Over the summer, I brought my wife and kids to an Obama rally in the Ohio town of Maumee, not far from where I grew up. The president delivered a speech about how bailing out GM and Chrysler saved thousands of jobs in Ohio. When he started working the rope line, two young African-American girls began squealing with joy. Playing the good Samaritan, I escorted them to the front of the line so they would be sure to meet the president. The younger girl asked Obama to sign her T-shirt with a Sharpie.
"How old are you?" he asked.
He gladly obliged.
The older girl had the same request. Obama, however, eyed her with warm parental disapproval. "How old are you?" he asked.
"Fourteen," she replied. The same age as Malia Obama.
"Oh, no," the president said with a broad smile, crouching down to make eye contact. "You're too old to have someone writing on your clothes. Do you understand? That's a nice shirt you have. Take care of it. I'll give you a fist-bump instead."
It was a wonderful moment to witness. This wasn't a president who merely kissed babies for votes. Even though the commotion all around him was louder than a Sousa band, Obama was able to differentiate the ages of the two girls, and then offer the older one a lesson about being a young woman and having selfrespect.
I was reminded of this incident when our interview with the president ended. As we left the Oval Office, executive editor Eric Bates told Obama that he had asked his six-year-old if there was anything she wanted him to say to the president. After a thoughtful pause, she said, "Tell him: You can do it."
Obama grinned. "That's the only advice I need," he said. "I do very well, by the way, in that demographic. Ages six to 12? I'm a killer."
"Thought about lowering the voting age?" Bates joked.
"You know, kids have good instincts," Obama offered. "They look at the other guy and say, 'Well, that's a bullshitter, I can tell.'"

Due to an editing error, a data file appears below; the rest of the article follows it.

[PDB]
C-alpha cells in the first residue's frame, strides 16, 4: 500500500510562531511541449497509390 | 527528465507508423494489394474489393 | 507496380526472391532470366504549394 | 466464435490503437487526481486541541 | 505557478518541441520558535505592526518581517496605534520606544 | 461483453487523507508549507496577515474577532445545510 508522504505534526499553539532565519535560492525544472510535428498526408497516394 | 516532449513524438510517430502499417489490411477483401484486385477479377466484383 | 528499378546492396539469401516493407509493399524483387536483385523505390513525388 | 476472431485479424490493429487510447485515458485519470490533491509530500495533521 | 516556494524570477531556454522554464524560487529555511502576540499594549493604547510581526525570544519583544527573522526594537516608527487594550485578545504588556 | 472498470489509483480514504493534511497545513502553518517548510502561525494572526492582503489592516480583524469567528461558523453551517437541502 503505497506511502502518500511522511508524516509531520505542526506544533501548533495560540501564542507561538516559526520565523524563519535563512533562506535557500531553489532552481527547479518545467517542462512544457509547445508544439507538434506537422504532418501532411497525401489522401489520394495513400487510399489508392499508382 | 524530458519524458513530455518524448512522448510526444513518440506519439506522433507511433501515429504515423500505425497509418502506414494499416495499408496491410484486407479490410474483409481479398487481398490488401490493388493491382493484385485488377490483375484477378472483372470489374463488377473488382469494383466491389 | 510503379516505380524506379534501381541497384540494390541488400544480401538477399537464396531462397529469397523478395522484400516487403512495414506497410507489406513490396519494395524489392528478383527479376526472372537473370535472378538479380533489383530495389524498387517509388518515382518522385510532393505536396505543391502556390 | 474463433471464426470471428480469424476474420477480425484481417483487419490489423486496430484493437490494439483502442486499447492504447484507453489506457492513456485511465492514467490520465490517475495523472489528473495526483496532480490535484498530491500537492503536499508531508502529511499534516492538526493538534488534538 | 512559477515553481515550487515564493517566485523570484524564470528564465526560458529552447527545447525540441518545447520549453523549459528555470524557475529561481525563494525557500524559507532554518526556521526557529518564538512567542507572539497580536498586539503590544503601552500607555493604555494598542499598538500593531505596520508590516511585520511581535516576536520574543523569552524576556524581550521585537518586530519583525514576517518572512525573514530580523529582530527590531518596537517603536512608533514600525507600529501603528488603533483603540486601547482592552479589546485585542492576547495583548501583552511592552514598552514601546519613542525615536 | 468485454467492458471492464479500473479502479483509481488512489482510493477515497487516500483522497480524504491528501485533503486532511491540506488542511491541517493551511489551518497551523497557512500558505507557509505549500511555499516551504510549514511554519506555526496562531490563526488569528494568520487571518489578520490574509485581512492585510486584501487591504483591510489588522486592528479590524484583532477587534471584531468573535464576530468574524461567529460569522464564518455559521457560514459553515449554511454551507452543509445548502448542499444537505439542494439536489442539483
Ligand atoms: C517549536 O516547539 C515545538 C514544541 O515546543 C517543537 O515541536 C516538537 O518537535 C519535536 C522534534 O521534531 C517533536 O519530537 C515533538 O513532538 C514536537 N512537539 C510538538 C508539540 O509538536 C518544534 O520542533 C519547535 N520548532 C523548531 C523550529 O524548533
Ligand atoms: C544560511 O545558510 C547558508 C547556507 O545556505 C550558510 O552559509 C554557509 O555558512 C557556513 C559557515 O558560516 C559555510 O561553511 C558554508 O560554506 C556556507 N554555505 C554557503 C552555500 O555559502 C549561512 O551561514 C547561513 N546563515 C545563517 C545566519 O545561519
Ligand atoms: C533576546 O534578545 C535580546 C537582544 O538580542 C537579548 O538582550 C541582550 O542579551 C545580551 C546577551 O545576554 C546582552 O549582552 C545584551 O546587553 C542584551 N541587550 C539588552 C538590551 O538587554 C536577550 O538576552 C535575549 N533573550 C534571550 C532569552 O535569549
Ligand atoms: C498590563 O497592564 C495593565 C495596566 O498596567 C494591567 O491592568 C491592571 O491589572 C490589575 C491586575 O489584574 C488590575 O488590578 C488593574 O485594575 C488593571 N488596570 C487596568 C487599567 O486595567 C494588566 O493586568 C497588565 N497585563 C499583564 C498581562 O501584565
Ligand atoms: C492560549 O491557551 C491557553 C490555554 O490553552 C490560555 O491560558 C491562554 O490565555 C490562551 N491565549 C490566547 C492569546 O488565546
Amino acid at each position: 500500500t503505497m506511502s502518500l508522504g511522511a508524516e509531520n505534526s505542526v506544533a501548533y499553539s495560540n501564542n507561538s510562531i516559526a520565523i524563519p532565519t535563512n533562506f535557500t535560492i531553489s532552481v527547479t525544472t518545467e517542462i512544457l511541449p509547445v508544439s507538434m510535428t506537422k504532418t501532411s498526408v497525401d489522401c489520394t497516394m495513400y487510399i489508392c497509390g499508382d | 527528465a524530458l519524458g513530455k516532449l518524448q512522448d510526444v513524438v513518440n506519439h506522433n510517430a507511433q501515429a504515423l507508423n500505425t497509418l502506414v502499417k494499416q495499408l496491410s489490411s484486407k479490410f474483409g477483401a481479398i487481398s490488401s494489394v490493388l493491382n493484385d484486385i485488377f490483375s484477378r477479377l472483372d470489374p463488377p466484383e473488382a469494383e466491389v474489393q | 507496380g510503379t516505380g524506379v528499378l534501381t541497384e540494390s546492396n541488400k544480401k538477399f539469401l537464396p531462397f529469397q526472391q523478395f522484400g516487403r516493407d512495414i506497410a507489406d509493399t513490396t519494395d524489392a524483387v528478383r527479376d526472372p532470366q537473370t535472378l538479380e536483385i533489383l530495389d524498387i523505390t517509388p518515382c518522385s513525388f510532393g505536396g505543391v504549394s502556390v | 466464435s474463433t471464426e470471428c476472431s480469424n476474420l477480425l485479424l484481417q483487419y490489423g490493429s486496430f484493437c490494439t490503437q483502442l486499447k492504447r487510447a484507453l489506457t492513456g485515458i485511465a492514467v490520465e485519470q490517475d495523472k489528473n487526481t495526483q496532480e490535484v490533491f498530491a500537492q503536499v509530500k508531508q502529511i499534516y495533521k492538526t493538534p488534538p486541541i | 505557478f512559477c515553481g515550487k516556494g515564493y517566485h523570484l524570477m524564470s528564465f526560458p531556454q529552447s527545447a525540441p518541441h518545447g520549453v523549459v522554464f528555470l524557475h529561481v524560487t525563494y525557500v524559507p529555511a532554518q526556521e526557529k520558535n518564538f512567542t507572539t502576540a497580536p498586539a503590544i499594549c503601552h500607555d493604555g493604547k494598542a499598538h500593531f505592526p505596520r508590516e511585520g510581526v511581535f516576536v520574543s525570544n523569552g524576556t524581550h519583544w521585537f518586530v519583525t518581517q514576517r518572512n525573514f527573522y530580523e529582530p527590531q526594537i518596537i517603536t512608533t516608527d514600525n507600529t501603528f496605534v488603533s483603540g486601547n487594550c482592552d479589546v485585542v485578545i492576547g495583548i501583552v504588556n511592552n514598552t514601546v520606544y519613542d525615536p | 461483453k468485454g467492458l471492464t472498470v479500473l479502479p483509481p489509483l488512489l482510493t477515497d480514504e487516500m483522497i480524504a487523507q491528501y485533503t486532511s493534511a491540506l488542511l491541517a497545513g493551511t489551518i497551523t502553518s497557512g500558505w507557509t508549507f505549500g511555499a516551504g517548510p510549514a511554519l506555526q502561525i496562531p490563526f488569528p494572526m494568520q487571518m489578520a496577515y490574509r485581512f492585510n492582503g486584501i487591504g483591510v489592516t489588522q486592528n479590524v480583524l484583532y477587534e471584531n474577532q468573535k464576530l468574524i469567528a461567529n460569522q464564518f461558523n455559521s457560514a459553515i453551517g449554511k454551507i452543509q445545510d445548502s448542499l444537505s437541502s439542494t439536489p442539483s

Let's start with how the campaign has been going. Ever since the first debate, Romney has abruptly shifted his position on a whole host of issues, from his tax plan to financial regulation.
He made a strong sales pitch for what I think are really wrongheaded plans. But the facts haven't changed. The fundamentals haven't changed. The essence of this race is, "Do we have an economy that is building on all the work we've done over the last four years – an economy where we're focused on growing a strong, vibrant middle class, where we're focused on creating a strong manufacturing base here in the United States, where we are continuing to cut our imports of foreign oil, not only by developing homegrown oil and gas, but also by making sure that we are developing and taking leadership in clean energy? Are we going to continue to make investments in education that ensure that every kid in America has a shot at success if they're willing to work hard? Are we going to reduce our deficit in a way that's balanced and allows us to continue to make the investments that help us to grow?" That's what I'm putting forward.
What Governor Romney's putting forward is a return to the very same policies that got us into this mess in the first place: tax cuts skewed toward the wealthy and rollbacks of regulations that we fought very hard against lobbyists and special interests to put in place, to make sure that we don't have taxpayerfunded bailouts, to make sure that insurance companies aren't taking advantage of folks who need health care, to make sure that we have a strong consumer advocate in place to protect people from unscrupulous lenders.
So what I'm absolutely sure about is that we've got the better argument. And Governor Romney understands that. It's the reason why, after a year and a half of campaigning on plans that very clearly were going to involve $5 trillion worth of tax cuts, he's trying to fog up the issues, because he knows that the American people aren't buying what he's selling.
Many observers have commented on how Romney has misrepresented or even changed his positions in this last leg of the campaign – that he's been like a chameleon on plaid. Do you feel that he has lied to the American people?
What I think happened is that we won the battle of ideas during the course of the last year. His argument for a $5 trillion tax cut skewed toward the wealthy – which would necessarily involve either blowing up the deficit or increasing taxes on middle-class families – is not a recipe for growth. It won't create jobs, it won't reduce the deficit, and the American people understand that. So two weeks ago, or three weeks ago, they had to figure out, "Is there some way that we can fuzz up what we've been proposing?" In the first debate, he made as good a presentation as he could on what is a fundamentally flawed economic theory. What we're going to be focused on is making certain that he has to answer for those theories – ones that will not be good for the middle class and won't grow the economy long term.